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  Fall kayaking - wetsuit? Alternatives?
  Posted by: nodivisions on Sep-15-13 4:58 PM (EST)
   Category: Other Gear 

-- Last Updated: Sep-15-13 5:01 PM EST --

Hello,

I've done lots of summer kayaking, and I'd like to do some fall runs now. These will be short ~2-3 hour trips on local rivers, where each run is mostly flat and calm with minimal whitewater: just a handful of rapids over the course of say 5 miles, and the rapids are mostly class I, with a few small class IIs.

I've read about kayakers wearing wetsuits, and I wonder if that's the way to go. For the times I'm looking at, the air temperature averages ~65F and the water ~55F, so while the water is pretty cold, the air isn't too bad, and on these runs, the risk of immersion is small. More likely I'll just get splashed, and having never worn a wetsuit before, I wonder: how warm are they *out* of the water? Particularly when I'm sitting in my kayak, getting splashed a bit, maybe in a bit of wind, maybe sitting in a bit of water? And I know there are different thicknesses for wetsuits -- the ones I'm looking at are "3/2" mm, so thicker torso, thinner arms/legs.

Do you wear anything under a wetsuit? Underwear? T-Shirt? And given that I'm looking at fall, not winter, would I want to wear anything over the wetsuit? I've read about an insulating layer and then an outer layer, but that seems like maybe too warm when the air temp is in the 60s.

Finally, if I didn't wear a wetsuit, then what should I wear? In terms of materials, I know cotton is out. And I'm pretty sure a spray skirt and booties (I'm looking at "NRS Paddle Water Shoes") are a good idea. But in terms of pants and shirts, it seems like the possibilities are endless. Maybe "splash pants" and "splash top" would be best?

Thanks for any advice, and especially any specific recommendations for fall clothes that you've used.

[Edited to add: I've read about dry suits and I'm not interested in going that route at this time.]

--
Anthony DiSante


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Messages in this Topic

 

  There was a similar question below.
  Posted by: bartc on Sep-15-13 5:43 PM (EST)
But anyway, I don't use a wetsuit in the temps you're talking about, just a wicking poly top and sometimes a poly sweater, nylon pants and neoprene booties, water shoes. If that would be too cold for you, then see below.

You could consider a "shorty" wetsuit too, which has short sleeves and short legs.

If you're cold in the air, that's already not good! You can get hypothermia without a dunking, you know. And the usual advice - dress for immersion - is still always the safest.

As it gets colder I use a 3/2 Farmer John wetsuit and a paddling jacket. FJ has no arms or neck. A wicking poly bike shirt under the top. In winter (that's milder here in the SF Bay Area), I'll layer up the tops and use a semi-dry top (seals on neck, waist and wrists), plus Sealz gloves, which is an outfit that has worked down to literally freezing air and 45 degree water.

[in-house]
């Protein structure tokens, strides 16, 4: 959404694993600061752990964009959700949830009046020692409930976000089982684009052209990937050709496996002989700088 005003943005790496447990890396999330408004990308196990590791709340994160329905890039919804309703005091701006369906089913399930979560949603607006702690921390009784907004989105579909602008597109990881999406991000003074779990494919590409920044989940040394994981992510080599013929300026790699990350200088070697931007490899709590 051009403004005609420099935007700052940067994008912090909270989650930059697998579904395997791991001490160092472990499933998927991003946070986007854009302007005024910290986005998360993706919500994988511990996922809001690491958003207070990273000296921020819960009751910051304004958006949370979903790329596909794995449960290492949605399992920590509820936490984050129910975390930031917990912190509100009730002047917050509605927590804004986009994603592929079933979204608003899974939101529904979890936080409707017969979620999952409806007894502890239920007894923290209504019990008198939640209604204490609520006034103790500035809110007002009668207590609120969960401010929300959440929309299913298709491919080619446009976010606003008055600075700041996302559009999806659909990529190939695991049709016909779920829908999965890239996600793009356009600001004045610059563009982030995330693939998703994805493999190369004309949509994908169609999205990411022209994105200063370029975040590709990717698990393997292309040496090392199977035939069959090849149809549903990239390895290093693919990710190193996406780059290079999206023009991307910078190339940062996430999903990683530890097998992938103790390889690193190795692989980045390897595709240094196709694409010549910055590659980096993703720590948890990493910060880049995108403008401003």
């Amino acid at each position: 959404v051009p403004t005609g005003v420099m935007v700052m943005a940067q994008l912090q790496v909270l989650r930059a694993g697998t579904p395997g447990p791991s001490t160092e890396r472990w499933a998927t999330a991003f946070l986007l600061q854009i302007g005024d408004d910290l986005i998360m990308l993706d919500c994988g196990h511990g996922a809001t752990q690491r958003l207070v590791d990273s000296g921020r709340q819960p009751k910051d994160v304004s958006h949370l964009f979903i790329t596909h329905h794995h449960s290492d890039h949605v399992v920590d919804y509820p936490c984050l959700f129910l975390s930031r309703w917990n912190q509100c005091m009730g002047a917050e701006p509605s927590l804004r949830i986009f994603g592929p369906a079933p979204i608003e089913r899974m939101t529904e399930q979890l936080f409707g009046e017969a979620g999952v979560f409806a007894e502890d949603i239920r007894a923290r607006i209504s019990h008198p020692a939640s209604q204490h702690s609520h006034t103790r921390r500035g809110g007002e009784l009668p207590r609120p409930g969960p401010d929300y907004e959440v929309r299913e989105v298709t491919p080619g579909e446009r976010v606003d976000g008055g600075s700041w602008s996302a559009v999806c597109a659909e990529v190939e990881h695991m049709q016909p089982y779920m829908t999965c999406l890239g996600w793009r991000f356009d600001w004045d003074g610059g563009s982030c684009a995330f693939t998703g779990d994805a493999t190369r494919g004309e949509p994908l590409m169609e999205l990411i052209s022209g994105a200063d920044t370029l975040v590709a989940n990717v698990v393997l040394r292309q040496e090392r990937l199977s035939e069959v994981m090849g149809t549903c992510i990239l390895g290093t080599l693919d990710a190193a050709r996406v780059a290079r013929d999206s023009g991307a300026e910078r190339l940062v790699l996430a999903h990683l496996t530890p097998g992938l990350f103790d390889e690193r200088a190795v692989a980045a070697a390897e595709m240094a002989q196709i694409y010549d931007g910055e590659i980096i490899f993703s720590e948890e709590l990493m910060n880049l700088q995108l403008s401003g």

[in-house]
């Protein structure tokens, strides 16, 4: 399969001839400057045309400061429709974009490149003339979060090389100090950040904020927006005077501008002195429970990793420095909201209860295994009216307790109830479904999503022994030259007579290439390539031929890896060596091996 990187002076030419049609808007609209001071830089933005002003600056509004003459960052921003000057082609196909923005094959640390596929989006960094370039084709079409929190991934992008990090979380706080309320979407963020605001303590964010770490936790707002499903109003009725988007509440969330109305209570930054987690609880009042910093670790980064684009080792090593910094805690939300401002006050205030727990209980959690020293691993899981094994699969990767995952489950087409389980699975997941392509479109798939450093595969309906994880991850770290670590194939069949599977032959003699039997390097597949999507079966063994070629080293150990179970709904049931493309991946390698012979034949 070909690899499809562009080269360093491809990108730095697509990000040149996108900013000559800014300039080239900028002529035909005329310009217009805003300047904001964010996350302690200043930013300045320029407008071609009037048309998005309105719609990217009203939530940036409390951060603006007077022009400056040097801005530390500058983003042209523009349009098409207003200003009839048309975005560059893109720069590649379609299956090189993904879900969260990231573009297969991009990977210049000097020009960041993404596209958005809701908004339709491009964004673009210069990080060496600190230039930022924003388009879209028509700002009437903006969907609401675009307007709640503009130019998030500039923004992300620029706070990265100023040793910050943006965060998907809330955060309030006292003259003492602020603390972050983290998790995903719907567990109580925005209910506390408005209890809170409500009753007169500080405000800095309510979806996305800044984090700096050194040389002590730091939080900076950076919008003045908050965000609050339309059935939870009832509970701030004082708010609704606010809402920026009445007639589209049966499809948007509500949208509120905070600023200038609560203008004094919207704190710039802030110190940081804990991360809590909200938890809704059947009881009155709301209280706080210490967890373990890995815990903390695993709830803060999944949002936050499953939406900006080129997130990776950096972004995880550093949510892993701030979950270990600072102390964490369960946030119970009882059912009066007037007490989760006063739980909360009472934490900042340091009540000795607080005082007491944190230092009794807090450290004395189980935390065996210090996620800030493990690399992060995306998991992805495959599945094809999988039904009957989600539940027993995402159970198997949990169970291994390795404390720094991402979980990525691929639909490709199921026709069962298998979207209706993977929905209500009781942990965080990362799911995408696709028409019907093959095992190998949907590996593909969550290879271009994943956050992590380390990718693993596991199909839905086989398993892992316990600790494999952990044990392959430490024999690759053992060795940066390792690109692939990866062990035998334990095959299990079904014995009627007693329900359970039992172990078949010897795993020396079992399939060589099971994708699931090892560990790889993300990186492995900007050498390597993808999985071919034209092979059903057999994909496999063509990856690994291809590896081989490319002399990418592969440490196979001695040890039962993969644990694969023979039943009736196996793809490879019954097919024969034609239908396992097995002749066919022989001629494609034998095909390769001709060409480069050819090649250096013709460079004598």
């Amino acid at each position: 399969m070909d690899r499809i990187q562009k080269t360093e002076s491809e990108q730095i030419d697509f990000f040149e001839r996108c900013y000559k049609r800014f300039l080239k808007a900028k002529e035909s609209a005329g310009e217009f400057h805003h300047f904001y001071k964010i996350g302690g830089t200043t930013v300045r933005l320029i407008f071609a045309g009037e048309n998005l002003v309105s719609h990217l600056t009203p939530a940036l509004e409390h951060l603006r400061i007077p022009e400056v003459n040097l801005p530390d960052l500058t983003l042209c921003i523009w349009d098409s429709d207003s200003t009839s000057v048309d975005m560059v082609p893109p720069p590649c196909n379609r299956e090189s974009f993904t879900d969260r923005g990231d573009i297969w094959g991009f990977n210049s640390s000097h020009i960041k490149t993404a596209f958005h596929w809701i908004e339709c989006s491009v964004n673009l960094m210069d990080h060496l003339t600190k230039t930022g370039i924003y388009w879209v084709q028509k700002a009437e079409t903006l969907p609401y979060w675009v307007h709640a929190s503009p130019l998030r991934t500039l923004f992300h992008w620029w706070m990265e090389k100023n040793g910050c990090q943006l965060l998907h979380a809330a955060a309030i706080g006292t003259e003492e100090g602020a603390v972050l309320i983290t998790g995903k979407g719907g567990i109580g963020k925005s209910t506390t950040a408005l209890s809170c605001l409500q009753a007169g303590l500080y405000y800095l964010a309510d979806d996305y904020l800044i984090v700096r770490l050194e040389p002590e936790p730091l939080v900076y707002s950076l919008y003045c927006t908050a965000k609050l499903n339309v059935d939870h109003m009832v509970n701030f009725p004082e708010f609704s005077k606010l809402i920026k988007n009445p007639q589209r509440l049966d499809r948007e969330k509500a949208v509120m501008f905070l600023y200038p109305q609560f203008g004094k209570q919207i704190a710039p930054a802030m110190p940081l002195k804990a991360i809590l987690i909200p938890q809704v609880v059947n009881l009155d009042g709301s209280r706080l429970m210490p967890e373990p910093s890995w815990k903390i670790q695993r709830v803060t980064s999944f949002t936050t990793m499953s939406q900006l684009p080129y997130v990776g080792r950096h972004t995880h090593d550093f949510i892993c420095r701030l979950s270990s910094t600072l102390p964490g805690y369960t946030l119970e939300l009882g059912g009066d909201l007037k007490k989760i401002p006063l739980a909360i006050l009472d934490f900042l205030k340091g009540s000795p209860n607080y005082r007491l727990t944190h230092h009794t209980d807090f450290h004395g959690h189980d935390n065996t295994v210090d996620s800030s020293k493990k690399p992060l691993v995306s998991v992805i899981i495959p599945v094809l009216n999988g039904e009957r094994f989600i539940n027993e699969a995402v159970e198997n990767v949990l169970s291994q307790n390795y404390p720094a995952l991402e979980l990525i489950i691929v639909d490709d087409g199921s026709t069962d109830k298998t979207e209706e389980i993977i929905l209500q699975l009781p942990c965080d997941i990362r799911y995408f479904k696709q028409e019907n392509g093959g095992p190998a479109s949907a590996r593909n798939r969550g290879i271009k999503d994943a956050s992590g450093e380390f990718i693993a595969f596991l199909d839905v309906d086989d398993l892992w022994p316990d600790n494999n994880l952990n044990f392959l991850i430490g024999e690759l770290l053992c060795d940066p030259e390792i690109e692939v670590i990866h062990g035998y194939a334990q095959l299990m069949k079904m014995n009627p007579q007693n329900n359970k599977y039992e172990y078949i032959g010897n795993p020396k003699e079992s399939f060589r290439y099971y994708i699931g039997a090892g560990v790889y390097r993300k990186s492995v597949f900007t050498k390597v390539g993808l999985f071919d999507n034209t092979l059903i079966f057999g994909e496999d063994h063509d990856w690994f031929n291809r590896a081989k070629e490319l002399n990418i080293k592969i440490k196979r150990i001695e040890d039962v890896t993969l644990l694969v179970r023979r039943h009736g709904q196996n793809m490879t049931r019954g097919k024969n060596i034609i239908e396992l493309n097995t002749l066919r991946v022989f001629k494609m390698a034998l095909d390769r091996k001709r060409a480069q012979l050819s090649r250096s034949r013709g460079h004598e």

Dress for Immersion
  Posted by: ppine on Sep-15-13 5:49 PM (EST)
Drysuits.
 
 
  wetsuits
  Posted by: nodivisions on Sep-15-13 6:58 PM (EST)
Thanks. I've seen the Farmer Johns and was considering that too, but hadn't seen the shortys. So many options.

Poly here means polyester, right? I think I've seen polypropylene mentioned elsewhere, but I guess that'd be an outer layer.
 
 
  Poly is for wicking
  Posted by: bartc on Sep-16-13 8:25 AM (EST)
Bike clothes, as well as some paddling and other sports clothes, are made to wick moisture away from your skin. Polyesters are woven to do that. I just use my long sleeve bike shirts and a light Polartech "sweater" as needed for layers.
 
 
  Swims?
  Posted by: water_walker on Sep-15-13 6:33 PM (EST)
How deep is the river? You indicate the rapids are short in length, which makes it unlikely you will be forced to make a long swim.

Are you paddling alone or with a group? Do you have a roll or any other means of self-rescue? Do you carry spare clothes in a dry bag?

Based on your description, I would likely be wearing nylon shorts and a long sleeve poly pro shirt for the conditions you describe. I would have spare clothes in a dry bag. But, as you see from my questions above, there are other considerations present that might lead you to consider a farmer john wetsuit.
 
 
  conditions
  Posted by: nodivisions on Sep-15-13 7:07 PM (EST)
The river is mostly shallow, like 4-5 feet. There are some deeper holes but they're brief. Self-rescue is usually just standing up and walking over to the side. We usually go in pairs, and I'll bring dry clothes.

Speaking of dry clothes: I have a small Sea To Summit brand "dry bag", the kind that you roll/fold over and then clip. But my stuff always gets soaking wet inside it; I read the fine print and it says not to submerge it -- but in the bottom of my kayak, it's usually sitting in an inch or two of water. I've resorted to putting my stuff in zip-locks inside the "dry" bag. To sell this as a "dry bag" seems like blatant false advertising to me. Are there any dry bags that actually keep stuff dry, even when the outside of the bag is wet?
 
 
  dry bag
  Posted by: water_walker on Sep-15-13 9:16 PM (EST)
A good dry bag may allow in a small amount of water (via the folded opening) if fully immersed. If the contents get wet when your dry bag is merely sitting in an inch or two of water, it's time for a new dry bag. (Sorry about the old one. Talk to the dealer /manufacturer if it is less than a couple of years old).